Fireside Friday: November 26, 2021

Fireside this week! I had hoped to have the next part of the fortification series done by now (its coming along), but between the ends of semester crunch, a few unexpected time-sensitive projects and it being the week of Thanksgiving, that will have to wait.

Home Librarian Oliver helping me organize my books.

For this week’s musing, Thanksgiving seemed an appropriate time to look back at the last couple of years o on ACOUP and express how thankful I am for this platform and all of you reading it. I started this project back in May, 2019 as an outlet for some of my thoughts. Of course I didn’t know then that at the end of that first summer of ACOUP we’d be starting the last ‘normal’ semester for quite a while, or that we were heading into the last normal academic job market until…well, the academic job market is still not back to normal.1 Like many early career academics, I am currently what we call an ‘adjunct’ which is to say that I don’t have a permanent academic position (is a post on ‘what the heck do academic job titles mean?’ something worth writing?), but rather am stringing together short-term (single semester, single year) teaching jobs to stay ‘in the game’ while applying for more permanent positions. When COVID hit, academic hiring essentially froze solid and has only barely thawed so far; even lining up a normal teaching load was touch and go for a bit.

That of course meant there was suddenly a lot more uncertainty, both in getting enough semester-to-semester teaching to pay the bills and also to keep an active academic affiliation (the job market gets even harder if you have to do it as an ‘independent researcher’) and also in the long-term prospects of finding a permanent academic position (which remains an ongoing effort). Alongside that, in Spring 2020, of course, all teaching went remote and so I was stuck at home, lecturing into a laptop and a keyboard, isolated from students and colleagues both. The long, slow work of academic writing can be thankless and isolating even in the best of times, but COVID stole away some of the few positive feedback systems that do exist as our conferences went online and we all retreated from our offices to our hastily cobbled together home-zoom-offices.

Obviously this is not to say that I had the last two years particularly hard, compared to other folks. I didn’t end up unemployed, or in financial difficulties, or – most importantly – seriously ill. Many, many people have not been so fortunate. At the same time, even much smaller difficulties can be terribly demotivating and anxiety inducing.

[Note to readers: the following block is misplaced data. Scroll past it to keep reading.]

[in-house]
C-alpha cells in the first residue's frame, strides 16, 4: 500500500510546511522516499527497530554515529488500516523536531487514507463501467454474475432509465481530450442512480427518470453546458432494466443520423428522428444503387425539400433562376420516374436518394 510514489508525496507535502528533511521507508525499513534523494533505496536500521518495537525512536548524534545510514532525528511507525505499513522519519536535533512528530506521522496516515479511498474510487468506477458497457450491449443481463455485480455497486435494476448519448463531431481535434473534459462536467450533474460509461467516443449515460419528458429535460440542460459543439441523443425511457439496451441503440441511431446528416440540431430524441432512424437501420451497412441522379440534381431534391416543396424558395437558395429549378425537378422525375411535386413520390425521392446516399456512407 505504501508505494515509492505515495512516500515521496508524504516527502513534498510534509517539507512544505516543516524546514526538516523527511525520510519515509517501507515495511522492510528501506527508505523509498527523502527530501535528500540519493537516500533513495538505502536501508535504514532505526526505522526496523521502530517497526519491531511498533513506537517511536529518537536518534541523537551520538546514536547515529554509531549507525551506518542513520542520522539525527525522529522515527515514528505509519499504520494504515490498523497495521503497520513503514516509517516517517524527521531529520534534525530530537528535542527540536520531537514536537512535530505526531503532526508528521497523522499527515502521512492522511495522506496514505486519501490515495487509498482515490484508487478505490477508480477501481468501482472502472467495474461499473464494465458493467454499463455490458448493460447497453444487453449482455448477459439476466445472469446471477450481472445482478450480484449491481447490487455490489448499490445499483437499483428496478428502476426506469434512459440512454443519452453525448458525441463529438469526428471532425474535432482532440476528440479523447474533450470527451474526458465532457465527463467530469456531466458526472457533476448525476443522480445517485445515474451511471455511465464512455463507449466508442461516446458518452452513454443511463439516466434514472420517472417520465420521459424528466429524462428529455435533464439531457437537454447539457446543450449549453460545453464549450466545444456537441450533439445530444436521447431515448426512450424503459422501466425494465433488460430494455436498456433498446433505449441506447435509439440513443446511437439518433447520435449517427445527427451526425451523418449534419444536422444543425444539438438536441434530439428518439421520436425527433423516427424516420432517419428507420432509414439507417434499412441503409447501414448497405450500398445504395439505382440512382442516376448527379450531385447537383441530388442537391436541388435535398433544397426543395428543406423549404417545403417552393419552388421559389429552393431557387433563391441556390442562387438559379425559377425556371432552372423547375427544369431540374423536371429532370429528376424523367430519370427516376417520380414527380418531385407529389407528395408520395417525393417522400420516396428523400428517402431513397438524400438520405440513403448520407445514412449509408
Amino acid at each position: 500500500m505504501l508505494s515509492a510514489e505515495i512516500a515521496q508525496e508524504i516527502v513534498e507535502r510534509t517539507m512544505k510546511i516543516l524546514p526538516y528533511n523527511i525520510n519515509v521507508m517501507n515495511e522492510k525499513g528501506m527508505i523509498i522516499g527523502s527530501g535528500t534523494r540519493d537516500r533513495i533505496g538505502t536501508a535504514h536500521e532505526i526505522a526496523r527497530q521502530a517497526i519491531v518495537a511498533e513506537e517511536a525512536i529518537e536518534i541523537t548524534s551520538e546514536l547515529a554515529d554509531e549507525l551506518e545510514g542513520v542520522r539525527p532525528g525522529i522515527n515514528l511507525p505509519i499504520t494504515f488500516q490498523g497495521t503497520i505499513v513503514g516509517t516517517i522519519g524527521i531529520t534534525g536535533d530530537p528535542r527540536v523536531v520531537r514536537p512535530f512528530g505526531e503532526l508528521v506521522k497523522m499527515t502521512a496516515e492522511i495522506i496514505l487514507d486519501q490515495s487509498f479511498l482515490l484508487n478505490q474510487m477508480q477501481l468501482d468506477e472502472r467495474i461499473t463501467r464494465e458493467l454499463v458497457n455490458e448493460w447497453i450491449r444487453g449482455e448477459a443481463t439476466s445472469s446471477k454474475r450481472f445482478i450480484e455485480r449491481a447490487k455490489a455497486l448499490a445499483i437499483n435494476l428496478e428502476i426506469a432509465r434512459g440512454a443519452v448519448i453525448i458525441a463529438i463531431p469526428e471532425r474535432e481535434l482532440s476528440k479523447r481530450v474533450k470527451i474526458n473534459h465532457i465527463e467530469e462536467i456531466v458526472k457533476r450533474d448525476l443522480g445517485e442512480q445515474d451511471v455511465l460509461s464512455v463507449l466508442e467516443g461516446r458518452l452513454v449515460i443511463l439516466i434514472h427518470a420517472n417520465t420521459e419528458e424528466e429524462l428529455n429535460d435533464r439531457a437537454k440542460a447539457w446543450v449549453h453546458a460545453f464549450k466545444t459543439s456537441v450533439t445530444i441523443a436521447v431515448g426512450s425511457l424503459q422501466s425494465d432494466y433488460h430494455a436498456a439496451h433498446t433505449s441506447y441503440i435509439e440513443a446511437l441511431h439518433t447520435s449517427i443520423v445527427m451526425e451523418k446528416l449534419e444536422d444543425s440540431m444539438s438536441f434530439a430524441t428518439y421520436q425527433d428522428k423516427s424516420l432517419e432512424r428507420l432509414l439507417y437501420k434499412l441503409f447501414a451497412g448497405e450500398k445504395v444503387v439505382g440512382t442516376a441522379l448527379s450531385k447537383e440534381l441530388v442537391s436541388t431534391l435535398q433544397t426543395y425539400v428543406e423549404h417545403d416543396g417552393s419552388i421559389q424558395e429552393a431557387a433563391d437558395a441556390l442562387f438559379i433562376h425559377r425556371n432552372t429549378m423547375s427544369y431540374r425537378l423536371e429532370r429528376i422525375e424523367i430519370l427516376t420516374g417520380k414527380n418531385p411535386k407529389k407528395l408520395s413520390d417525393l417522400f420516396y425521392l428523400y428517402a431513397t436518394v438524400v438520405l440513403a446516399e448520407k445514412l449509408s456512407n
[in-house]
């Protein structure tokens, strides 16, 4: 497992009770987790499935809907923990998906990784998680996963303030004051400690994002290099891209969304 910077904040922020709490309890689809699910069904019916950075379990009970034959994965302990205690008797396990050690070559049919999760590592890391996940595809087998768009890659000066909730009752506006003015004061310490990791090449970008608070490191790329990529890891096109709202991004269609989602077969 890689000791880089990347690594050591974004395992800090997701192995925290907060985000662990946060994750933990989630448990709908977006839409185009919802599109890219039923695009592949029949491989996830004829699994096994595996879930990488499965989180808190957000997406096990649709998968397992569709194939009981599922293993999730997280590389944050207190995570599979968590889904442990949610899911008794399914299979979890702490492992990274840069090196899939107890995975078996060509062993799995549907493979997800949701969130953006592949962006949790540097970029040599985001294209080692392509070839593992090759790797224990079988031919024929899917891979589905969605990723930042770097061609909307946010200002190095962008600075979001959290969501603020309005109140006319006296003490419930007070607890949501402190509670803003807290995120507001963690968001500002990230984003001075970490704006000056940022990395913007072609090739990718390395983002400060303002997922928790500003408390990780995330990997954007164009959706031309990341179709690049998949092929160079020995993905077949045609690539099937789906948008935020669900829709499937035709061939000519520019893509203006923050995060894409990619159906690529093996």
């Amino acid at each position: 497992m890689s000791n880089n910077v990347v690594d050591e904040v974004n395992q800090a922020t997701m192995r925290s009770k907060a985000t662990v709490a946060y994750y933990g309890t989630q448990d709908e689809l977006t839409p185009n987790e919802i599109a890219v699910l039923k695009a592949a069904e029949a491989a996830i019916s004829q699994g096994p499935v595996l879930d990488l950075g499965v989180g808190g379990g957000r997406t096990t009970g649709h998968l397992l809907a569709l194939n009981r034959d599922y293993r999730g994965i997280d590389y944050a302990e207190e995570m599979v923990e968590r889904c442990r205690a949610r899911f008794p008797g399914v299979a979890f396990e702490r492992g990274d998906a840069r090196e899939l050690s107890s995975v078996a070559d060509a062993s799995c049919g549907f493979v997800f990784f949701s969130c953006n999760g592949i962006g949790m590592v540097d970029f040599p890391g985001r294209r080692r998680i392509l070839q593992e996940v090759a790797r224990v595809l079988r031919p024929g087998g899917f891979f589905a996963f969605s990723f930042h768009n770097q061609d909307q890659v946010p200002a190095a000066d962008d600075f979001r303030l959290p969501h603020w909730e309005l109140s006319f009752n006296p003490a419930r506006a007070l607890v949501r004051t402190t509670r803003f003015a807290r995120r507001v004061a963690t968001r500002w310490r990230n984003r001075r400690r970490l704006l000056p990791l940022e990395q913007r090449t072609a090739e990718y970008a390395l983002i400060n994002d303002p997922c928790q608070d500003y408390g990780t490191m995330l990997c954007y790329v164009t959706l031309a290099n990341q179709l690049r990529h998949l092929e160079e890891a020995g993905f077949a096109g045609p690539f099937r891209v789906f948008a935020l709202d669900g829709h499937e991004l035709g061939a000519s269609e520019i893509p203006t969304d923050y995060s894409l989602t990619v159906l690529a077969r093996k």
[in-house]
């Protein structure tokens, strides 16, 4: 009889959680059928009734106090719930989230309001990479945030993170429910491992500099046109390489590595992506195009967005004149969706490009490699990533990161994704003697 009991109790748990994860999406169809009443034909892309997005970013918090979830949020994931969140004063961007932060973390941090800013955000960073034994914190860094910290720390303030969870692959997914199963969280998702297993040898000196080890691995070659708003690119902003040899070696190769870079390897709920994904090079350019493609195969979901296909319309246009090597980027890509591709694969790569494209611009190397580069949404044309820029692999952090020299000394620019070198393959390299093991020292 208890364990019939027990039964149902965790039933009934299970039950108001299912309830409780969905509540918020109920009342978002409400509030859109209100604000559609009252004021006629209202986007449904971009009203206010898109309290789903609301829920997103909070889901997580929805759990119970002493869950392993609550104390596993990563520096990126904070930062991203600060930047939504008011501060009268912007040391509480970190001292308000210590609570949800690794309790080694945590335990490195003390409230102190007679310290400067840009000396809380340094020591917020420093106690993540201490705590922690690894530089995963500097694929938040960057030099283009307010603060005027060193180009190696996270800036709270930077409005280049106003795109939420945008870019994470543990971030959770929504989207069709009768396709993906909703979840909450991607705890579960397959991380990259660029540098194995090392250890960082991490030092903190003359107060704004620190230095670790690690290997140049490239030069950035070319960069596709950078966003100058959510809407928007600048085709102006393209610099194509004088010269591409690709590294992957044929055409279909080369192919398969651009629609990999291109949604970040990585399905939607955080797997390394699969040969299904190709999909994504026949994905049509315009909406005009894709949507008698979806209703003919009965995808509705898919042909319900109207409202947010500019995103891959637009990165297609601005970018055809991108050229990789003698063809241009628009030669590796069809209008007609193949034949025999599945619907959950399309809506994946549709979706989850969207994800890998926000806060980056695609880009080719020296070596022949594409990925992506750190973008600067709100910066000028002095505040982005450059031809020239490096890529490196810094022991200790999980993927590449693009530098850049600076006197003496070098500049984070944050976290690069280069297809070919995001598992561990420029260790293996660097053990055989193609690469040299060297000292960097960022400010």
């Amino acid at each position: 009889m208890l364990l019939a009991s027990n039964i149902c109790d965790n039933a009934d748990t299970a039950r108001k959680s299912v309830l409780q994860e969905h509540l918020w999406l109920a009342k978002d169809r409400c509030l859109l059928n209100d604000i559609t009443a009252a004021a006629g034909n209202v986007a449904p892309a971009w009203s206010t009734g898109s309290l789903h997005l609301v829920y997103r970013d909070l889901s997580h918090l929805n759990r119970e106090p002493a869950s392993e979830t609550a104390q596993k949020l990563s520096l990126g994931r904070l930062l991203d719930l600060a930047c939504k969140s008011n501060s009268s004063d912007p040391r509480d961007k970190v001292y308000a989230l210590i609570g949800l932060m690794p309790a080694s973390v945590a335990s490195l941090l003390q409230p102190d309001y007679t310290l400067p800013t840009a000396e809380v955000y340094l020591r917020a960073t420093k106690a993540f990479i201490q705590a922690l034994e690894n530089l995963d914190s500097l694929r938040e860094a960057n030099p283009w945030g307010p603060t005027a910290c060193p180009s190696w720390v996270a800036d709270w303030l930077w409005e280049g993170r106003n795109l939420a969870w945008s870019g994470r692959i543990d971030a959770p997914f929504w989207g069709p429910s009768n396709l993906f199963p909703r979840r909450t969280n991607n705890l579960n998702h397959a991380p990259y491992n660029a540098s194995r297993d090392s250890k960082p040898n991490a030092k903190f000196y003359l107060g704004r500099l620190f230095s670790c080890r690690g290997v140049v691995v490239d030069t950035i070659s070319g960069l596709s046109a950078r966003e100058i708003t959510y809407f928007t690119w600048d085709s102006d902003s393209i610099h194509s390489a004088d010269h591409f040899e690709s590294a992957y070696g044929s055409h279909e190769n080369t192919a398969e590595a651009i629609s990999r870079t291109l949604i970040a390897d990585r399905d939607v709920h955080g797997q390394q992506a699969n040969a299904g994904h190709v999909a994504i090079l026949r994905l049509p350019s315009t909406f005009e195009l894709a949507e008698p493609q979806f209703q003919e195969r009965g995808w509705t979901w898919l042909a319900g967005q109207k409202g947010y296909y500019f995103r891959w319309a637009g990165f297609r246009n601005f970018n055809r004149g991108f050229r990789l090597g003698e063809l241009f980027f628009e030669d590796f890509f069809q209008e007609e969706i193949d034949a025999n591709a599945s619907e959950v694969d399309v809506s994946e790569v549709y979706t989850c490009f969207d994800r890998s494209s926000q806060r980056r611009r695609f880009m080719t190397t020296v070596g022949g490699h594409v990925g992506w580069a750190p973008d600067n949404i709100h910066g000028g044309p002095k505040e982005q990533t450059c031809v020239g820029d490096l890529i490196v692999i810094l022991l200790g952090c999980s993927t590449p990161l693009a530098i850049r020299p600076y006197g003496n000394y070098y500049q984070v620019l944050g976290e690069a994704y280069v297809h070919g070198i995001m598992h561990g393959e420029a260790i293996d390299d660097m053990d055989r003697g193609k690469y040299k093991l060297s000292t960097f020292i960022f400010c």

In all of that, I cannot express how thankful I am that I had this space and all of you readers to help break that feeling of professional isolation and pointlessness. Having an outlet where I could see you all reading my writing, discussing it (both in the comments and off the site on social media) recommending it and so on always helped remind me that I wasn’t just shouting into the void, that the work I was producing had value and purpose. It provided a valuable backup supply of motivation to power through the setbacks and uncertainty. So thank you all for reading and thanks to my patrons especially for continuing to support this effort.

The world certainly seems a lot brighter this year than it did back in the spring of 2020 when the world shut down. We’re winding down the first semester taught in-person; I cannot tell you how glad I am to be teaching in person again and how much I missed it. In-person conferences are also slowly returning. And of course ACOUP continues to surprise me with its growing reach. If you will pardon my indulgence in some data: in 2020, ACOUP saw about 1.9m views2; as I write this, ACOUP is at 2.5m views for 2021 with a month left to go. Academic hiring remains deeply uncertain, but thanks to your support, I have the resources to keep pushing at it and to keep writing, researching and teaching.